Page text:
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A kinder gentler world

Strangely, throughout my life, I have been asked one question more often than any other, and not just from people that I have had some sort of a relationship with, but even from those whom would almost be considered strangers. What would you wish for if you could have anything in the world?

Obviously, I do not believe that these people are necessarily concerned about my wants or wishes, or that they are overly generous or actually have the power to grant me what I would wish for, nor that they have a seemingly obsessive need to know what people would want if they could have anything in the world. Of course I have never fully tested that theory by asking for something that they might possibly be able to provide, say something that they were carrying in their purse or pockets for the last ten years or so, just waiting to give it to someone who wanted it. In hindsight I should probably run an experiment, the next time I am asked the question. I have always wanted a blue sweater, if they were wearing a blue sweater and see if they were willing to part with it.

No, I believe that these people are only asking the question as a means to form some quick judgement of the type of person that they are asking the question to. If you respond that you want a million dollars or a Porsche 911, they will sum you up as an A type personality, who is only out for themselves. Probably a great answer if you were applying for a commissioned sales position, but a poor answer if you were trying to pick a chick up at a Dead concert. If my memory hasn’t failed me, I was first asked this question when I was seventeen and for the past forty-five years I have given the same answer.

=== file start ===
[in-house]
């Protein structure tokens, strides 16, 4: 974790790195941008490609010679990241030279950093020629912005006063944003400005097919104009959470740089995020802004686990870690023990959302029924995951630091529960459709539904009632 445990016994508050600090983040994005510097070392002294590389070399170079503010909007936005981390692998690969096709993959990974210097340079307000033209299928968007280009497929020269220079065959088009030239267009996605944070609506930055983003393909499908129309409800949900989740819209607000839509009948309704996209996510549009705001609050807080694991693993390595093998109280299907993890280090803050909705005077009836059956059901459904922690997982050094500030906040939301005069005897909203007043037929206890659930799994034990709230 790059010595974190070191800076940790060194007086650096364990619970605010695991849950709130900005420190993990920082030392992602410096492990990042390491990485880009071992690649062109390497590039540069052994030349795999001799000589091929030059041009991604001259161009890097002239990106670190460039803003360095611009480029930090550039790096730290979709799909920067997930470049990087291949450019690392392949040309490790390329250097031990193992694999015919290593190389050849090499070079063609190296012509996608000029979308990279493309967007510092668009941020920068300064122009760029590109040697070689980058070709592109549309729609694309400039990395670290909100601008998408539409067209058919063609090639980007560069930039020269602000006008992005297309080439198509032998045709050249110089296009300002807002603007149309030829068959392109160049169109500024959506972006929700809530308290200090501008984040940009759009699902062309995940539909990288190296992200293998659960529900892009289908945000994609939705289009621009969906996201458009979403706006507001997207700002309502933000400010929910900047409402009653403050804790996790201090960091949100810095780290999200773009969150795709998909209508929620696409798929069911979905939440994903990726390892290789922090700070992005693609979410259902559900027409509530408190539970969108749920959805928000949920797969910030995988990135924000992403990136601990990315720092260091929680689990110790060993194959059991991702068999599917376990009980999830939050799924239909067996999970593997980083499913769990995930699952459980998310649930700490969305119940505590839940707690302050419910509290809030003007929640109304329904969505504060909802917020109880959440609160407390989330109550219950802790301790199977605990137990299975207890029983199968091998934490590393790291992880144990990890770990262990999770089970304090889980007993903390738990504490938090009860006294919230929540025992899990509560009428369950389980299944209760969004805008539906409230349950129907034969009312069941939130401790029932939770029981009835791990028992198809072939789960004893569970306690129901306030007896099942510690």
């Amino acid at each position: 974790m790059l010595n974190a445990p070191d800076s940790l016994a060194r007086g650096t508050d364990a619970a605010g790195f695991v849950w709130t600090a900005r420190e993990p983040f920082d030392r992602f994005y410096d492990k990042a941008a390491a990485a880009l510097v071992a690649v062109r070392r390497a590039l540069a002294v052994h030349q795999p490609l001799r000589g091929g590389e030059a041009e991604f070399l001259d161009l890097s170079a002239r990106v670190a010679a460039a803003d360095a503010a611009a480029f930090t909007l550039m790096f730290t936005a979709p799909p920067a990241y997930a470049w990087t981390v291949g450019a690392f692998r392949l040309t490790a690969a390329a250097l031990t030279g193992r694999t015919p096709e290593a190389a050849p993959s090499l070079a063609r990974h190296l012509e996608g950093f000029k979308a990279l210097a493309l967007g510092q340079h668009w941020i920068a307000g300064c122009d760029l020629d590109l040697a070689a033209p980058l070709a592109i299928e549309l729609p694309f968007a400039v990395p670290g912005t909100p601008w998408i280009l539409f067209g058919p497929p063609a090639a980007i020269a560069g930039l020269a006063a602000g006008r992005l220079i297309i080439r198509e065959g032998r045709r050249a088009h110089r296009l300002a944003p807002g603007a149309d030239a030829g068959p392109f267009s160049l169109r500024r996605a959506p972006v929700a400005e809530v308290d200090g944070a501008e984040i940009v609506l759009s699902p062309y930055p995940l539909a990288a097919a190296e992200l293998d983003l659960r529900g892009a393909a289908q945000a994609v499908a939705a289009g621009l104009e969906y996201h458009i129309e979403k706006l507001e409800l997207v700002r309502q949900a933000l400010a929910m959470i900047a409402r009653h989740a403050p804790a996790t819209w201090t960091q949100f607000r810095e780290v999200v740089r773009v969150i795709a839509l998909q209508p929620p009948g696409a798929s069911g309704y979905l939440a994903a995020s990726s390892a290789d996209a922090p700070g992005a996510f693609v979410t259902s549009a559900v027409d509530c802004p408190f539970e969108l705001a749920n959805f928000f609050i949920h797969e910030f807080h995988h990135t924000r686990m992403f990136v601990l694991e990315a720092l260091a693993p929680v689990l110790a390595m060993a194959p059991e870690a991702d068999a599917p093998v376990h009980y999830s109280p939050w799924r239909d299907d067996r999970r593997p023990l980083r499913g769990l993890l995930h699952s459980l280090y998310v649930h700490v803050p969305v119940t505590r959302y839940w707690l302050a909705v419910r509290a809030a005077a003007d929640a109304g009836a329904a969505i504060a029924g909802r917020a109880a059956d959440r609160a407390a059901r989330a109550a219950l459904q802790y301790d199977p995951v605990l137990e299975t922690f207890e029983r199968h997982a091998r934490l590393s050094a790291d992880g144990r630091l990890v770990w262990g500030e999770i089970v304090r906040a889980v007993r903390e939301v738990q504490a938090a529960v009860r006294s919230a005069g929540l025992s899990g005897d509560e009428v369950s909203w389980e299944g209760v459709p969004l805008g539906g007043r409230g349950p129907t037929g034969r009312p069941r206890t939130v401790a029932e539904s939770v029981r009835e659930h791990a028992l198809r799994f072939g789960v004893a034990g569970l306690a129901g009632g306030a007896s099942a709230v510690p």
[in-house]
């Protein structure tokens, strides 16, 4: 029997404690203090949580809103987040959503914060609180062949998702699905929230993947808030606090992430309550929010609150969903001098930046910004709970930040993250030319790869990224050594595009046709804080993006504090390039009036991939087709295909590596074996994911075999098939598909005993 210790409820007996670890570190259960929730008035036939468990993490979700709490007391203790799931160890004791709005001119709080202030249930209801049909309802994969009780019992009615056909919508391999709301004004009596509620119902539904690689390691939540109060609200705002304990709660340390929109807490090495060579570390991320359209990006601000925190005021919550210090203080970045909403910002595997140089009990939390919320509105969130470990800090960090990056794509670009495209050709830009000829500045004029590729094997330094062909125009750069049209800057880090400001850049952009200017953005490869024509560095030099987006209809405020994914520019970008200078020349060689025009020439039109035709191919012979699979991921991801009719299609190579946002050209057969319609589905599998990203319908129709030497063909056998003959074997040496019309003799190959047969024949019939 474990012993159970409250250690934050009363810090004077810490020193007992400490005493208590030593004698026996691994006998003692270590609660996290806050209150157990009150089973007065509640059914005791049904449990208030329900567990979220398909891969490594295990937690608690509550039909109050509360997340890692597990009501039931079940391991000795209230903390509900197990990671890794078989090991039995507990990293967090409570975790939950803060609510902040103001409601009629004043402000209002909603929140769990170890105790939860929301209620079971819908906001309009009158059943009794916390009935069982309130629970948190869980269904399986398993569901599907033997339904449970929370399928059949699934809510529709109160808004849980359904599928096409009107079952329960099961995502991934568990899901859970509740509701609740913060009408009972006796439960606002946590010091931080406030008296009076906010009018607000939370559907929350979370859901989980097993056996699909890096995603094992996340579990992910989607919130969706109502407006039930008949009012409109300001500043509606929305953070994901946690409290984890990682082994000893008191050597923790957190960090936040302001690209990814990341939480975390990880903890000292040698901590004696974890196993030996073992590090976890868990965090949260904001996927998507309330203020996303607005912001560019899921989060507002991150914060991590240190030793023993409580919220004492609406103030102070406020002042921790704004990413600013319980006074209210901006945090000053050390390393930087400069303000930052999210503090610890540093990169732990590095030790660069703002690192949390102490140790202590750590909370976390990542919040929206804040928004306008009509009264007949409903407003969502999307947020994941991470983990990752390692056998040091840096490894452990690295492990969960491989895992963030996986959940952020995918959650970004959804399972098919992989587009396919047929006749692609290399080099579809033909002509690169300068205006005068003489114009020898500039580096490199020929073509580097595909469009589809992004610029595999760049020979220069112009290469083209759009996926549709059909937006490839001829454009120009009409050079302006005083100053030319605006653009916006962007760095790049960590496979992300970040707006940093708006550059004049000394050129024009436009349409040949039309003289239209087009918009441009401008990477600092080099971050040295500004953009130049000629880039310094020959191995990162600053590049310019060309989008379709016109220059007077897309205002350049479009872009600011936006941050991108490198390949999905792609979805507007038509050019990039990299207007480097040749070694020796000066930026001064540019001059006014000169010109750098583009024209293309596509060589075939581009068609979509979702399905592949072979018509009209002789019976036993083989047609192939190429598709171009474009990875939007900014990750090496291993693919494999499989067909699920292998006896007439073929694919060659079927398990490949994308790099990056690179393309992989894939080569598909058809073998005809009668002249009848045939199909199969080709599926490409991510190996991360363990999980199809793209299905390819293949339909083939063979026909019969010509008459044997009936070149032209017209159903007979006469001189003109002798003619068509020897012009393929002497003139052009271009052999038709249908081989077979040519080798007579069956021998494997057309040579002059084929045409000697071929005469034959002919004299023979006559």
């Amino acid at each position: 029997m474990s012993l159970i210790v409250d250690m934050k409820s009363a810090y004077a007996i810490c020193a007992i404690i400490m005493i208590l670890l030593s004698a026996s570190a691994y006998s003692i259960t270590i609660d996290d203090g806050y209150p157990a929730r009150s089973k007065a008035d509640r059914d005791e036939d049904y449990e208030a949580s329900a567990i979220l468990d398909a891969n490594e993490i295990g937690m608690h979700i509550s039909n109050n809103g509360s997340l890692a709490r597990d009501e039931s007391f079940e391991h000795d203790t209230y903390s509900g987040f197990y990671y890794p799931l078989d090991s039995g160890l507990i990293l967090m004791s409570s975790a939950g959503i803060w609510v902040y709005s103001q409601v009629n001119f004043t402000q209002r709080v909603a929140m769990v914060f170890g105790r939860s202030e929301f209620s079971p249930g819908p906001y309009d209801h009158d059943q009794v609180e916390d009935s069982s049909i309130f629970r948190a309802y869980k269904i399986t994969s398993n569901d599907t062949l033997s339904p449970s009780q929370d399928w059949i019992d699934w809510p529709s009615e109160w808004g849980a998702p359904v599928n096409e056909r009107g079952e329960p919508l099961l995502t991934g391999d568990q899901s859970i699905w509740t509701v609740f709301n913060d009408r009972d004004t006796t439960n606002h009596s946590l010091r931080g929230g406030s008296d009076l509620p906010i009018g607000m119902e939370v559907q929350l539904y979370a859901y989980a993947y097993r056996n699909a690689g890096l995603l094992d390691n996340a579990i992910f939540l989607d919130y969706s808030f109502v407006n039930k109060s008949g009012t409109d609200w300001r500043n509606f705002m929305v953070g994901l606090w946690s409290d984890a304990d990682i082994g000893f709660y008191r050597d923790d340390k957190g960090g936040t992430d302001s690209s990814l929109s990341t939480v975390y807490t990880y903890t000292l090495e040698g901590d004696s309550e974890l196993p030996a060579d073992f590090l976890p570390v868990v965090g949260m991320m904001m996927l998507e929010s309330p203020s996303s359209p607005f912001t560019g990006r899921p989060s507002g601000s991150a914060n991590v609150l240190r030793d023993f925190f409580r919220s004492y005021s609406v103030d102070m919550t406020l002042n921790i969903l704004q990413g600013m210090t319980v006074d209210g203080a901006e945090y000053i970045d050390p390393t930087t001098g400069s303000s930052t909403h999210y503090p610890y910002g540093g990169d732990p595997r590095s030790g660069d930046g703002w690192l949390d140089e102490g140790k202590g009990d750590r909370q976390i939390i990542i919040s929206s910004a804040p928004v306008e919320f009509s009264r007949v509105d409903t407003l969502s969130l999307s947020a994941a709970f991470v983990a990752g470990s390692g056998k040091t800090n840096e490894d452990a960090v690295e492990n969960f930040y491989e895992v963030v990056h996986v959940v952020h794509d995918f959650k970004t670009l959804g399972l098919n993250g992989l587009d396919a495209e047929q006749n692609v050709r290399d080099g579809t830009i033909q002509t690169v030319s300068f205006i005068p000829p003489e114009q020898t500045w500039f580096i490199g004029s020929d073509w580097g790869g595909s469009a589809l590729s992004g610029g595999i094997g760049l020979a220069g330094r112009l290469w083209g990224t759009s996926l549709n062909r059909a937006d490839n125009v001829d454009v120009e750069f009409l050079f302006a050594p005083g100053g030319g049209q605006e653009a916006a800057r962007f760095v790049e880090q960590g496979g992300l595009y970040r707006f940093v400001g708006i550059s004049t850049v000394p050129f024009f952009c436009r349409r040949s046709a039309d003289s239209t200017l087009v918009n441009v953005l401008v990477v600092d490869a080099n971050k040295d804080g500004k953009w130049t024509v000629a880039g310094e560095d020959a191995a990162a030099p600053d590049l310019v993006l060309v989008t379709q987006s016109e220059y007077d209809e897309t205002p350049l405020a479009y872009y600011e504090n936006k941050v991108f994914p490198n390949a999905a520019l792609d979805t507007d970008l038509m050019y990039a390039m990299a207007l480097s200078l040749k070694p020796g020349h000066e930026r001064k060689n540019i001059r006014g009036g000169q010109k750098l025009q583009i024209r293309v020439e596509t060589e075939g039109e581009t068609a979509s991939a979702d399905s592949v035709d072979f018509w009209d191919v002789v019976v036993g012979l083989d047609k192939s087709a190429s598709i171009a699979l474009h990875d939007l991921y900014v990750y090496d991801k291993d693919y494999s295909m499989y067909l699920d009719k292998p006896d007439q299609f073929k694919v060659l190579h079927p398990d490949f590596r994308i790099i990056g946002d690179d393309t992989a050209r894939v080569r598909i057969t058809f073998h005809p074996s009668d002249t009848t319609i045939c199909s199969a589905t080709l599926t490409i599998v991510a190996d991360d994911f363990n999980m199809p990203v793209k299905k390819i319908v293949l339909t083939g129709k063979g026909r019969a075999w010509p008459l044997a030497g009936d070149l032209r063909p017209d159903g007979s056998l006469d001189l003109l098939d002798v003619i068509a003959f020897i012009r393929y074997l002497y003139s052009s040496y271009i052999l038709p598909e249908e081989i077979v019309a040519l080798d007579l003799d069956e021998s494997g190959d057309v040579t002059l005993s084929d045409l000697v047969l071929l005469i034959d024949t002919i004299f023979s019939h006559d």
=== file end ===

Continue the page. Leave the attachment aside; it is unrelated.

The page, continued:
I want a kinder, gentler world.

Surprisingly, my answer to the question has received the same response, from the same age groups, of my inquisitors, as I have aged. When younger and even today, early twenty year olds or younger, more often respond with yeah or nod their heads in agreement. While the majority of those in their late twenties through to the mid forties, usually write me and my answer off, as a waste of time. The fifty year olds, somewhat more respectfully replied that I still had a lot to learn about life, at least when I was younger or considering my current age, that I do understand what life is like for them, today. However most of my inquisitors who were either approaching their sixties or well beyond, more often than not, said yeah or nodded their heads.